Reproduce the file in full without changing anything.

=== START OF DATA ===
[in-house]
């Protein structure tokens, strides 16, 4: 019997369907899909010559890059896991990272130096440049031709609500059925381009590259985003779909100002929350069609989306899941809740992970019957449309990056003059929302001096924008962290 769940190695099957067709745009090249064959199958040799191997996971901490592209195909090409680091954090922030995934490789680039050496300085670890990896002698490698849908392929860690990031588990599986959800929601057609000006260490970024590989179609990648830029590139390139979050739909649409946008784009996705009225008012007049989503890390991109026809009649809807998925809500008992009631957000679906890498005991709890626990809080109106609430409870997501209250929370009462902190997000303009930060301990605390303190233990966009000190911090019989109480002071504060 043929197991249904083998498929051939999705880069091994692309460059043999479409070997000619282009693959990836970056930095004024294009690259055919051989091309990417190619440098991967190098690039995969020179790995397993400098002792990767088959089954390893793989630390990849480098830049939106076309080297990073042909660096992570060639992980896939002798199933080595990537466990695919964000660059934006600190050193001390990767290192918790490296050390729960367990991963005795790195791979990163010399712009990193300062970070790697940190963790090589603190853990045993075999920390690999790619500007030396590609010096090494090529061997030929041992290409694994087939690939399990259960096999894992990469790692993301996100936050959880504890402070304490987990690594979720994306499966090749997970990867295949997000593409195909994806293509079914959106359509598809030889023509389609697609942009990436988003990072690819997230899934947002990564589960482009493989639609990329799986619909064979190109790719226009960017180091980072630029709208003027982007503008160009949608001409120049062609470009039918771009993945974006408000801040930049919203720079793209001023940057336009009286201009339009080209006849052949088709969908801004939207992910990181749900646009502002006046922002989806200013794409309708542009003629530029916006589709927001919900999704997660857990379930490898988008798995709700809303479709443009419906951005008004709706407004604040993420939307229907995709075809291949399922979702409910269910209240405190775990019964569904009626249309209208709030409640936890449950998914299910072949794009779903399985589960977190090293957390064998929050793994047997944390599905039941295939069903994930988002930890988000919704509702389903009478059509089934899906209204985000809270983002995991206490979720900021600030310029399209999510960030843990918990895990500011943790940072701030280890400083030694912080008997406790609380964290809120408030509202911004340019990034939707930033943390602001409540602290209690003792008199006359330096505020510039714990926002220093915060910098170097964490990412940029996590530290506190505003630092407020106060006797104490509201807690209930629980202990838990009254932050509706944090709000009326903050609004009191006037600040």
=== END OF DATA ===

[in-house]
């Protein structure tokens, strides 16, 4: 019997369907899909010559890059896991990272130096440049031709609500059925381009590259985003779909100002929350069609989306899941809740992970019957449309990056003059929302001096924008962290 769940190695099957067709745009090249064959199958040799191997996971901490592209195909090409680091954090922030995934490789680039050496300085670890990896002698490698849908392929860690990031588990599986959800929601057609000006260490970024590989179609990648830029590139390139979050739909649409946008784009996705009225008012007049989503890390991109026809009649809807998925809500008992009631957000679906890498005991709890626990809080109106609430409870997501209250929370009462902190997000303009930060301990605390303190233990966009000190911090019989109480002071504060 043929197991249904083998498929051939999705880069091994692309460059043999479409070997000619282009693959990836970056930095004024294009690259055919051989091309990417190619440098991967190098690039995969020179790995397993400098002792990767088959089954390893793989630390990849480098830049939106076309080297990073042909660096992570060639992980896939002798199933080595990537466990695919964000660059934006600190050193001390990767290192918790490296050390729960367990991963005795790195791979990163010399712009990193300062970070790697940190963790090589603190853990045993075999920390690999790619500007030396590609010096090494090529061997030929041992290409694994087939690939399990259960096999894992990469790692993301996100936050959880504890402070304490987990690594979720994306499966090749997970990867295949997000593409195909994806293509079914959106359509598809030889023509389609697609942009990436988003990072690819997230899934947002990564589960482009493989639609990329799986619909064979190109790719226009960017180091980072630029709208003027982007503008160009949608001409120049062609470009039918771009993945974006408000801040930049919203720079793209001023940057336009009286201009339009080209006849052949088709969908801004939207992910990181749900646009502002006046922002989806200013794409309708542009003629530029916006589709927001919900999704997660857990379930490898988008798995709700809303479709443009419906951005008004709706407004604040993420939307229907995709075809291949399922979702409910269910209240405190775990019964569904009626249309209208709030409640936890449950998914299910072949794009779903399985589960977190090293957390064998929050793994047997944390599905039941295939069903994930988002930890988000919704509702389903009478059509089934899906209204985000809270983002995991206490979720900021600030310029399209999510960030843990918990895990500011943790940072701030280890400083030694912080008997406790609380964290809120408030509202911004340019990034939707930033943390602001409540602290209690003792008199006359330096505020510039714990926002220093915060910098170097964490990412940029996590530290506190505003630092407020106060006797104490509201807690209930629980202990838990009254932050509706944090709000009326903050609004009191006037600040």